Two Conservative councillors in Romford are calling on Havering Council to join the legal action begun by other boroughs in opposition to the extension of the Ultra Low Emissions Zone (ULEZ). 

Cllr David Taylor (St Edwards) and Cllr Judith Holt (St Albans) have said they wish to see the council legally challenge the Mayor of London’s decision to expand the ULEZ to incorporate the whole of Greater London. 

From August 29 this year, drivers of most non-compliant vehicles entering the expanded zone will have to pay a £12.50 fee. The mayor, Sadiq Khan, has described the extension of the ULEZ as necessary to “reduce toxic air pollution, help tackle the climate emergency and cut congestion in our city”. 

Last month, Havering Council confirmed it had not signed the section eight agreement with Transport for London (TfL), which grants permission to erect CCTV cameras and road signs on borough roads. 

However, as acknowledged by the council, the mayor retains powers to introduce and operate the zone without the agreement being signed, and cameras believed to be intended for ULEZ have been seen getting installed across the borough. 

Cllr Holt and Cllr Taylor however would like to see Havering Council’s Havering Residents’ Association/Labour administration go further and follow in the footsteps of boroughs including Hillingdon and Bexley and challenge the mayor in the courts. 

Romford Recorder: Sadiq Khan, the Mayor of London, announced his plans to extend the ULEZ late last yearSadiq Khan, the Mayor of London, announced his plans to extend the ULEZ late last year (Image: Greater London Authority)

The grounds on which they believe the mayor could be challenged include allegations such as a failure to comply with relevant statutory requirements, that the scrappage scheme was not consulted upon, and that there was inadequate consultation and/or apparent predetermination arising from the conduct of the consultation. 

Cllr Taylor said: “We are both disappointed by the level of fight we have seen from Havering Council, and we believe that the only way the Mayor of London will listen to us now is if we join the legal action.” 

He added that he believes the £12.50 fee will “really hurt Romford”, especially the high street, and that the scrappage scheme in its current guise “is not enough”.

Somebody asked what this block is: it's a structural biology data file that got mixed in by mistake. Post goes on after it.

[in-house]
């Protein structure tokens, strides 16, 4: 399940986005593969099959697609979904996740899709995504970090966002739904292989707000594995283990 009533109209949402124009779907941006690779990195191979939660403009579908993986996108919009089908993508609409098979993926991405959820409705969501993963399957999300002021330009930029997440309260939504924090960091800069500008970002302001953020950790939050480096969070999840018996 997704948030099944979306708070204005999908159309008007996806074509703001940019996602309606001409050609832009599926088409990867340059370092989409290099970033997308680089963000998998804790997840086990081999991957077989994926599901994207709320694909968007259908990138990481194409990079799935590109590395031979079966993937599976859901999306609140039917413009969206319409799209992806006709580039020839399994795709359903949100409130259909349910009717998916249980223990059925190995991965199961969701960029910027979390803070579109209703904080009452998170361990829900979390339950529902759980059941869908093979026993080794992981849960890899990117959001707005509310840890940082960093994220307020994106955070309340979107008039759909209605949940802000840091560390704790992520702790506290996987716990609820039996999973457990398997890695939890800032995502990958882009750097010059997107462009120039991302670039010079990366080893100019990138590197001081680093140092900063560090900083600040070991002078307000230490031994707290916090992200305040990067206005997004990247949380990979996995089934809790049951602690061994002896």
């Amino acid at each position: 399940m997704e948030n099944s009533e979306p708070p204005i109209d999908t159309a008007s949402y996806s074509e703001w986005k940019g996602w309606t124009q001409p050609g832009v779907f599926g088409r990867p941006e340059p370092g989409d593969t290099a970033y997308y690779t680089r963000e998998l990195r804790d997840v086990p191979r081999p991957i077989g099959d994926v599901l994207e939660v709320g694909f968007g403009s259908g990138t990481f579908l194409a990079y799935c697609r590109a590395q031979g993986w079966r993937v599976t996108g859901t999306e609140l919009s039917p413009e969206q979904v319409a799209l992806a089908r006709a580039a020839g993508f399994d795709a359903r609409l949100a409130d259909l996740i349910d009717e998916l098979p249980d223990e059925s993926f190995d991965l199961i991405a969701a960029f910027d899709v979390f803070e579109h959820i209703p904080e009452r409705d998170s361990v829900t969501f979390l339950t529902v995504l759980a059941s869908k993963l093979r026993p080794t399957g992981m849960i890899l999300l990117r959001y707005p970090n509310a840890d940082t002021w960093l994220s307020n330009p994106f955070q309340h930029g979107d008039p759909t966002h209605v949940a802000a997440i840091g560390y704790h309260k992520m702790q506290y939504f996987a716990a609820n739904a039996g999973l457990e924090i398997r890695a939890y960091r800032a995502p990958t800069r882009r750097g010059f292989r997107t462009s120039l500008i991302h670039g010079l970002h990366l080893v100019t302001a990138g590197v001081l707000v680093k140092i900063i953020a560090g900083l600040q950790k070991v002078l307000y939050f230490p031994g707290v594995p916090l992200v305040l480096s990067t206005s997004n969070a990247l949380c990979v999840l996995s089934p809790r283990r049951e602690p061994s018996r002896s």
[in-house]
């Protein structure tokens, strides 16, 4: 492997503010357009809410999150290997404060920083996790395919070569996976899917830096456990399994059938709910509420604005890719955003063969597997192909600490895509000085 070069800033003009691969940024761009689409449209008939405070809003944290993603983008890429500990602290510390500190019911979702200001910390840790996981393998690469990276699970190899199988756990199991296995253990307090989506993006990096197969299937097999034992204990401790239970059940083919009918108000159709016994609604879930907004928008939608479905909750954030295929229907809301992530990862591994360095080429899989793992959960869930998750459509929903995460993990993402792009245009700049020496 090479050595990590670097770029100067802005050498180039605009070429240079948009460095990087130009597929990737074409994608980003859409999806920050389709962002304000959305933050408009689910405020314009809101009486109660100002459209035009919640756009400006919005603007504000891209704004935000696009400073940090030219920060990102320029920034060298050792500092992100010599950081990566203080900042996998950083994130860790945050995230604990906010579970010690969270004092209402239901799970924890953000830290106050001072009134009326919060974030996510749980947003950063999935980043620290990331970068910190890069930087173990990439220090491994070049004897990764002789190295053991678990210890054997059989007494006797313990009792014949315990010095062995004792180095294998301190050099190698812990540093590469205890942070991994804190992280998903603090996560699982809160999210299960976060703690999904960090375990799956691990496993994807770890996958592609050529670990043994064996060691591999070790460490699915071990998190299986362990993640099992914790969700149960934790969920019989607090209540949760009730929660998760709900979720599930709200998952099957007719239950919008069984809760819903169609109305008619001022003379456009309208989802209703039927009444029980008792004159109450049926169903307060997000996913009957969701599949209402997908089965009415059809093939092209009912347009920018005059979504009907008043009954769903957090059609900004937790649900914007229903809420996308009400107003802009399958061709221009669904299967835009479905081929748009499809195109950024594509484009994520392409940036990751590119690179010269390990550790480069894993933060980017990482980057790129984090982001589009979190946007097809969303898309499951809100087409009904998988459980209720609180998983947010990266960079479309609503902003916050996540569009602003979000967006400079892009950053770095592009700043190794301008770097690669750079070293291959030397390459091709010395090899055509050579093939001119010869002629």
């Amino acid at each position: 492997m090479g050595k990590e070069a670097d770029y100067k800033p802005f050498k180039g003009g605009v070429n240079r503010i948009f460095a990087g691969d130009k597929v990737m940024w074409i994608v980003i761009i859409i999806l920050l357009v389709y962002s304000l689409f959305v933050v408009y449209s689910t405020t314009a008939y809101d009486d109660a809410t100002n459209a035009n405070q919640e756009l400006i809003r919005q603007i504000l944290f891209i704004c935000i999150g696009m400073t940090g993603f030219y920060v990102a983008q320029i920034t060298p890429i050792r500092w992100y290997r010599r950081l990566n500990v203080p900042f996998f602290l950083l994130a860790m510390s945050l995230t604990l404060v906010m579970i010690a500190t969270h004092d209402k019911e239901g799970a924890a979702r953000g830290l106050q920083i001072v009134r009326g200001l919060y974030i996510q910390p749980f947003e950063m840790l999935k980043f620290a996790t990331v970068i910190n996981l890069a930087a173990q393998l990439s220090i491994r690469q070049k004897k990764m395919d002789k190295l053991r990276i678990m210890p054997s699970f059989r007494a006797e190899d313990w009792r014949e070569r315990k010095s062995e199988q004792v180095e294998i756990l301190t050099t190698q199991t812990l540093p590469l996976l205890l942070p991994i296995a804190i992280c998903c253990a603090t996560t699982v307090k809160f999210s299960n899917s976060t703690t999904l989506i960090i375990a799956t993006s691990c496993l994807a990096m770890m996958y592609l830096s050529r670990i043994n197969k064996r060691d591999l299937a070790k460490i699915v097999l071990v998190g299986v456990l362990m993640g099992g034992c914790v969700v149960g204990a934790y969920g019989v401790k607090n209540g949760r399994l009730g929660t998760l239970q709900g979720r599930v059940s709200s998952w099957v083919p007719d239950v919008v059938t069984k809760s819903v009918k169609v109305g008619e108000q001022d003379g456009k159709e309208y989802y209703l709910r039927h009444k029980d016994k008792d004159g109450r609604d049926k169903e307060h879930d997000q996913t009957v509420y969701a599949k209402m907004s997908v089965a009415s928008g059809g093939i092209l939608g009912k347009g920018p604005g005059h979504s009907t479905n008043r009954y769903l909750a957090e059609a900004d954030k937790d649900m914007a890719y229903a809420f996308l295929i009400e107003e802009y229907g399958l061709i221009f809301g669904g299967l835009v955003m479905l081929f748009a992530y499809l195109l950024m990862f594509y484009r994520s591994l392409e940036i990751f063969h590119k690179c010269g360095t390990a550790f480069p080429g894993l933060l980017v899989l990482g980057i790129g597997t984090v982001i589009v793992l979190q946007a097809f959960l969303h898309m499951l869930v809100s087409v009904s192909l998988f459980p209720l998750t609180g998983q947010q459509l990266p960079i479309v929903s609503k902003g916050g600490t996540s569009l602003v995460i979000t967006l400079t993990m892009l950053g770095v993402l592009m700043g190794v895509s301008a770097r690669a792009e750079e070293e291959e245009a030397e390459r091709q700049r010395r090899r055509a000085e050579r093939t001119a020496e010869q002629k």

Noting reports that expanding the ULEZ will cost TfL around £200m, Cllr Taylor asked: “How many non-compliant cars could we get off the road if we improved the scrappage scheme by £200m?” 

Romford Recorder: The Mayor is planning to extend the ULEZ to cover all of Greater London from August 29 this yearThe Mayor is planning to extend the ULEZ to cover all of Greater London from August 29 this year (Image: PA Graphics)

Cllr Holt said: “We feel that Havering Council should be taking a stand against this tax and following the example of Bexley, Harrow and the other three councils which are taking legal action."

She argued the ULEZ expansion, coupled with a car parking charge rise, "will dissuade visitors to Romford even further, especially those on lower incomes".

A spokesperson for the mayor highlighted how 178 people in Havering currently die prematurely every year due to air pollution, and that the ULEZ extension is designed to help tackle the issues of toxic air, the climate emergency and congestion in London. 

They added: “The mayor has listened to Londoners throughout this process, which is why he’s announced the biggest scrappage scheme yet - £110m - to help the Londoners who need it most, including charities, low income and disabled Londoners, small businesses and sole traders.  

“The mayor continues to call on central government to provide additional funding to London and the surrounding areas for scrappage schemes, as they have done for other cities across England.  

“Any net revenue received from the ULEZ will be reinvested into running and improving London’s transport network, including to expand bus routes in outer London.” 

A Havering Council spokesperson directed the Recorder to its previous statement on not signing the section eight agreement. 

As part of that statement, it said:“We are clearly aware under Section 295 GLA Act 1999, the mayor has powers to introduce and operate a “charging scheme in respect of the keeping or use of motor vehicles on roads in its area”.

“Even without what is known as a section eight agreement being signed, the permission to install the infrastructure is still available to the mayor. 

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“The Act also overrides any issues around planning consent required in relation to the cameras and signage. 

“To date, we have not heard of any strong legal case to stop ULEZ being implemented, but remain open-minded to any arguments to the contrary. We will always act in the best overall interests of our residents.” 

Cllr Taylor said a peaceful protest is also being organised for March 1, to be held outside the town hall from 7pm ahead of the council’s budget meeting, to push for legal action to be taken.